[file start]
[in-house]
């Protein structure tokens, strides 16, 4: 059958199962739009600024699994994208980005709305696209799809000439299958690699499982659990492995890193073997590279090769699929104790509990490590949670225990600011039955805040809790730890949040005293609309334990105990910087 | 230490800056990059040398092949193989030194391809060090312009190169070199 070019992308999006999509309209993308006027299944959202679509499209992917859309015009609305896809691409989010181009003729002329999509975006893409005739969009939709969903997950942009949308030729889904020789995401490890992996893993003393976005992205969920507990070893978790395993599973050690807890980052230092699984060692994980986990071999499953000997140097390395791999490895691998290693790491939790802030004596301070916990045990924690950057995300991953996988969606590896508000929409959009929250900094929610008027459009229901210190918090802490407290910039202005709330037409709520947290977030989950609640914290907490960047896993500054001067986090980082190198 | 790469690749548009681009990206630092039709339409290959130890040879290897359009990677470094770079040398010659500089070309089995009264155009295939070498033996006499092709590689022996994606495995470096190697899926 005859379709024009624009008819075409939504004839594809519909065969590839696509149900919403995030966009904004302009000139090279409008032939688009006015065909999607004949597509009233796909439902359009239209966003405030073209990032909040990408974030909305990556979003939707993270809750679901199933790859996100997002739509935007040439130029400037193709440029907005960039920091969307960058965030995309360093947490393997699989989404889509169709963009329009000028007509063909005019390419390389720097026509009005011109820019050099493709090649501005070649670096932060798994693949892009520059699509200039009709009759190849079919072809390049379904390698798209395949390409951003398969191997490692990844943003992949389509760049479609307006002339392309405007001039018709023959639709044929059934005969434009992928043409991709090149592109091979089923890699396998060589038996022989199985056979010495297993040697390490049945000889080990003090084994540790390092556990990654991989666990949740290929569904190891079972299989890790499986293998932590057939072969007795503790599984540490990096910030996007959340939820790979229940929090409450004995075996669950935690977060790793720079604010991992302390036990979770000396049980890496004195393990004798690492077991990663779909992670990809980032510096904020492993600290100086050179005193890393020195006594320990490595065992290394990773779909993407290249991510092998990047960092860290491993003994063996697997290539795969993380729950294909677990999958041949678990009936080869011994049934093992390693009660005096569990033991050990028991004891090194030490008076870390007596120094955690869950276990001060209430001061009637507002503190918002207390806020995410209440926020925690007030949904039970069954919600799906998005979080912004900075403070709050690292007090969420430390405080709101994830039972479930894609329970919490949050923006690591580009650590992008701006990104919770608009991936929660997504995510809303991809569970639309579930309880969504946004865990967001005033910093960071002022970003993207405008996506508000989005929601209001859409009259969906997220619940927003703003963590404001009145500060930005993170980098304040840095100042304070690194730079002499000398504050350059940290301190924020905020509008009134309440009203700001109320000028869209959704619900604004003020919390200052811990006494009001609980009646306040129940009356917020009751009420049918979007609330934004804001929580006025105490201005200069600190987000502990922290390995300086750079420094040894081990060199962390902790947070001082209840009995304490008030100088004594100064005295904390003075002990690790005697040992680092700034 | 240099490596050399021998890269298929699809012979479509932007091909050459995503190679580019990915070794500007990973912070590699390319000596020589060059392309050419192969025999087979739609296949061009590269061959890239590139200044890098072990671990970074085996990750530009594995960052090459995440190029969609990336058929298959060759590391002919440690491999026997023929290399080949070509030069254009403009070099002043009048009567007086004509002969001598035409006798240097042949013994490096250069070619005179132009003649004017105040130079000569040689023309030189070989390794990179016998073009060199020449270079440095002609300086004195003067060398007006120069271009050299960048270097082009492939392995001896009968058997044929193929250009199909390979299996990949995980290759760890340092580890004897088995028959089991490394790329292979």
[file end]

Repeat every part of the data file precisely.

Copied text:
[in-house]
């Protein structure tokens, strides 16, 4: 059958199962739009600024699994994208980005709305696209799809000439299958690699499982659990492995890193073997590279090769699929104790509990490590949670225990600011039955805040809790730890949040005293609309334990105990910087 | 230490800056990059040398092949193989030194391809060090312009190169070199 070019992308999006999509309209993308006027299944959202679509499209992917859309015009609305896809691409989010181009003729002329999509975006893409005739969009939709969903997950942009949308030729889904020789995401490890992996893993003393976005992205969920507990070893978790395993599973050690807890980052230092699984060692994980986990071999499953000997140097390395791999490895691998290693790491939790802030004596301070916990045990924690950057995300991953996988969606590896508000929409959009929250900094929610008027459009229901210190918090802490407290910039202005709330037409709520947290977030989950609640914290907490960047896993500054001067986090980082190198 | 790469690749548009681009990206630092039709339409290959130890040879290897359009990677470094770079040398010659500089070309089995009264155009295939070498033996006499092709590689022996994606495995470096190697899926 005859379709024009624009008819075409939504004839594809519909065969590839696509149900919403995030966009904004302009000139090279409008032939688009006015065909999607004949597509009233796909439902359009239209966003405030073209990032909040990408974030909305990556979003939707993270809750679901199933790859996100997002739509935007040439130029400037193709440029907005960039920091969307960058965030995309360093947490393997699989989404889509169709963009329009000028007509063909005019390419390389720097026509009005011109820019050099493709090649501005070649670096932060798994693949892009520059699509200039009709009759190849079919072809390049379904390698798209395949390409951003398969191997490692990844943003992949389509760049479609307006002339392309405007001039018709023959639709044929059934005969434009992928043409991709090149592109091979089923890699396998060589038996022989199985056979010495297993040697390490049945000889080990003090084994540790390092556990990654991989666990949740290929569904190891079972299989890790499986293998932590057939072969007795503790599984540490990096910030996007959340939820790979229940929090409450004995075996669950935690977060790793720079604010991992302390036990979770000396049980890496004195393990004798690492077991990663779909992670990809980032510096904020492993600290100086050179005193890393020195006594320990490595065992290394990773779909993407290249991510092998990047960092860290491993003994063996697997290539795969993380729950294909677990999958041949678990009936080869011994049934093992390693009660005096569990033991050990028991004891090194030490008076870390007596120094955690869950276990001060209430001061009637507002503190918002207390806020995410209440926020925690007030949904039970069954919600799906998005979080912004900075403070709050690292007090969420430390405080709101994830039972479930894609329970919490949050923006690591580009650590992008701006990104919770608009991936929660997504995510809303991809569970639309579930309880969504946004865990967001005033910093960071002022970003993207405008996506508000989005929601209001859409009259969906997220619940927003703003963590404001009145500060930005993170980098304040840095100042304070690194730079002499000398504050350059940290301190924020905020509008009134309440009203700001109320000028869209959704619900604004003020919390200052811990006494009001609980009646306040129940009356917020009751009420049918979007609330934004804001929580006025105490201005200069600190987000502990922290390995300086750079420094040894081990060199962390902790947070001082209840009995304490008030100088004594100064005295904390003075002990690790005697040992680092700034 | 240099490596050399021998890269298929699809012979479509932007091909050459995503190679580019990915070794500007990973912070590699390319000596020589060059392309050419192969025999087979739609296949061009590269061959890239590139200044890098072990671990970074085996990750530009594995960052090459995440190029969609990336058929298959060759590391002919440690491999026997023929290399080949070509030069254009403009070099002043009048009567007086004509002969001598035409006798240097042949013994490096250069070619005179132009003649004017105040130079000569040689023309030189070989390794990179016998073009060199020449270079440095002609300086004195003067060398007006120069271009050299960048270097082009492939392995001896009968058997044929193929250009199909390979299996990949995980290759760890340092580890004897088995028959089991490394790329292979």